That's a reasonable question - in this case it was ease of throwing together the sample to demonstrate the issue. The production code is MUCH more complicated and does do an [System.Windows.Forms.Application]::Run call. That call is modal so I would need the sample to have a button, wire up a button event, etc. or write up a form Load event. I don't believe that impacts the underlying issue. –  MikeBaz Jan 18 '13 at 16:07
    
I'm not familiar with powershell funky syntax :-) would a C# one be ok? –  Simon Mourier Jan 18 '13 at 16:55
    
I'm not sure I could reproduce the problem in C# to be honest - I've done cross-thread in C# WinForms and it's always worked. I think something specific to PS-WinForms interaction is happening. That said I will spend a few minutes to see if that's true - it should be easy enough to create C# code, it's just a question of if it is also broken in the same way. –  MikeBaz Jan 18 '13 at 16:57
show 4 more comments

2 Answers

up vote 0 down vote accepted

You can't really have a Console and a Windows run on the same thread. I suggest you create another thread to host the window, like this (It's a C# console app, but it should be easy to translate):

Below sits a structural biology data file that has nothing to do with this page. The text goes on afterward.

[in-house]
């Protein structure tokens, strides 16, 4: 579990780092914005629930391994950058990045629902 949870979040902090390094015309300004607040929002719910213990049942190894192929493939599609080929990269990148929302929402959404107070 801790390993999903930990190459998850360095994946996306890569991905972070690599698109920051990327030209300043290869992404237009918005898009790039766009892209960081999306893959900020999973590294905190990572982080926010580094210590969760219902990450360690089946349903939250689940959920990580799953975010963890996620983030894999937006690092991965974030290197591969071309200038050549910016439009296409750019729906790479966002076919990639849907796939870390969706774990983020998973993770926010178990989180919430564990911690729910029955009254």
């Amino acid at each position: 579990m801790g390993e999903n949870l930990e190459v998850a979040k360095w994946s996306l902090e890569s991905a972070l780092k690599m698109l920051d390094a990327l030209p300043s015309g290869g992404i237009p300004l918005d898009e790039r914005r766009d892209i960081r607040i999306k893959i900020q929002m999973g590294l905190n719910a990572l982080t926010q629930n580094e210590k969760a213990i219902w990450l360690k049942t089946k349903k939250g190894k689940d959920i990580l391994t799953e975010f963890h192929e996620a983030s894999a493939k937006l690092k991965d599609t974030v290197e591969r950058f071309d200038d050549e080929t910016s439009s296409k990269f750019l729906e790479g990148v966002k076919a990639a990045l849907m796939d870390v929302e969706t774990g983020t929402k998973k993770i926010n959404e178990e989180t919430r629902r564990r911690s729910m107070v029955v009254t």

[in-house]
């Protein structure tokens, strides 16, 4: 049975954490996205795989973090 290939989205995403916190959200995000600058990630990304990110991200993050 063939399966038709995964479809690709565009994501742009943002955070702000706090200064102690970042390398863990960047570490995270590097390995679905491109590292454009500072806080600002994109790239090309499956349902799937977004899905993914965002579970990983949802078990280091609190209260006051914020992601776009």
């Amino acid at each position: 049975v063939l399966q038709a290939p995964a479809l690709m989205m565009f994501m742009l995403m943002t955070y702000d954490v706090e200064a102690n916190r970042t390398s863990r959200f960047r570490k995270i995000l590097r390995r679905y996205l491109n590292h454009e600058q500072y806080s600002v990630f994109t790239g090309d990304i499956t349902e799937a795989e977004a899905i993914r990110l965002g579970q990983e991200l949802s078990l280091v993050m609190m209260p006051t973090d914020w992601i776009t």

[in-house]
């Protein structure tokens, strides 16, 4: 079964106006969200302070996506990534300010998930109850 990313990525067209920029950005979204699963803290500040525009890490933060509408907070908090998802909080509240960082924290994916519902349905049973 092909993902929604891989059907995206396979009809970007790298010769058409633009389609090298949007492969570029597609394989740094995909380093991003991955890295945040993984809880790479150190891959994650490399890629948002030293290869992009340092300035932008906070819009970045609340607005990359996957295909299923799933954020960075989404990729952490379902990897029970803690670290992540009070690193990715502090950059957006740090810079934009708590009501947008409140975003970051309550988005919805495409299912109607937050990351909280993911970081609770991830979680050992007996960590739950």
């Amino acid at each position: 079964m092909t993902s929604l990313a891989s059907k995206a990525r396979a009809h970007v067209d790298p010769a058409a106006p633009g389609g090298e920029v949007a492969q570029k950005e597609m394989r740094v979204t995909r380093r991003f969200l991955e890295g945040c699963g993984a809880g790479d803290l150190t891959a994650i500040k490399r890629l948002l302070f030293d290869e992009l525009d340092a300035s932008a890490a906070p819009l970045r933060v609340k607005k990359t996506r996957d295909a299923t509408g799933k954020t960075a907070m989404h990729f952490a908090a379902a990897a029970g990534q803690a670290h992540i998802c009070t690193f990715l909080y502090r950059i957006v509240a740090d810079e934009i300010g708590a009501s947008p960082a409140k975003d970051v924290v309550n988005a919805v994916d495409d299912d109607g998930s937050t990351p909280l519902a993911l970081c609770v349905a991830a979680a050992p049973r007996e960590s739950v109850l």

class Program
{
    static void Main(string[] args)
    {
        Form form = new Form();
        Label label = new Label();
        label.Text = "original";
        form.Controls.Add(label);

        // run this form on its own thread, so it can work properly
        Thread t = new Thread((state) => Application.Run((Form)state));
        t.Start(form);

        Console.ReadLine();

        // note you *could* do label.Text = "other" here, but BeginInvoke is always recommended
        label.BeginInvoke((Action)delegate() { label.Text = "other"; });

        Console.ReadLine();
        Application.Exit();
    }
}

EDIT: It took me a while to cook a Powershell version, but here it is. The trick is: you just can't create a standard .NET thread from the Powershell environement. Period. As soon as you try to do it, you will crash Powershell. The underlying error that causes the crash is this:

System.Management.Automation.PSInvalidOperationException: There is no Runspace available to run scripts in this thread. You can provide one in the DefaultRunspace property of the System.Management.Automation.Runspaces.Runspace type

And, you can't really try to set this DefaultRunspace variable from another thread because it's marked threadstatic (one copy per thread)! Now, if you google for multi-threading Powershell, you will find many articles about Powershell Jobs. But these allow multi-tasking, but it's not really multi-threading, it's more heavyweight.

So... turns out the solution is really to use Powershell features, that is: Powershell runspace. Here it is:

[reflection.assembly]::LoadWithPartialName( "System.Windows.Forms")
$form = New-Object System.Windows.Forms.Form
$label = New-Object System.Windows.Forms.Label
$label.Text = 'original'
$form.Controls.add($label)

$ps = [powershell]::create()
$ps.AddScript(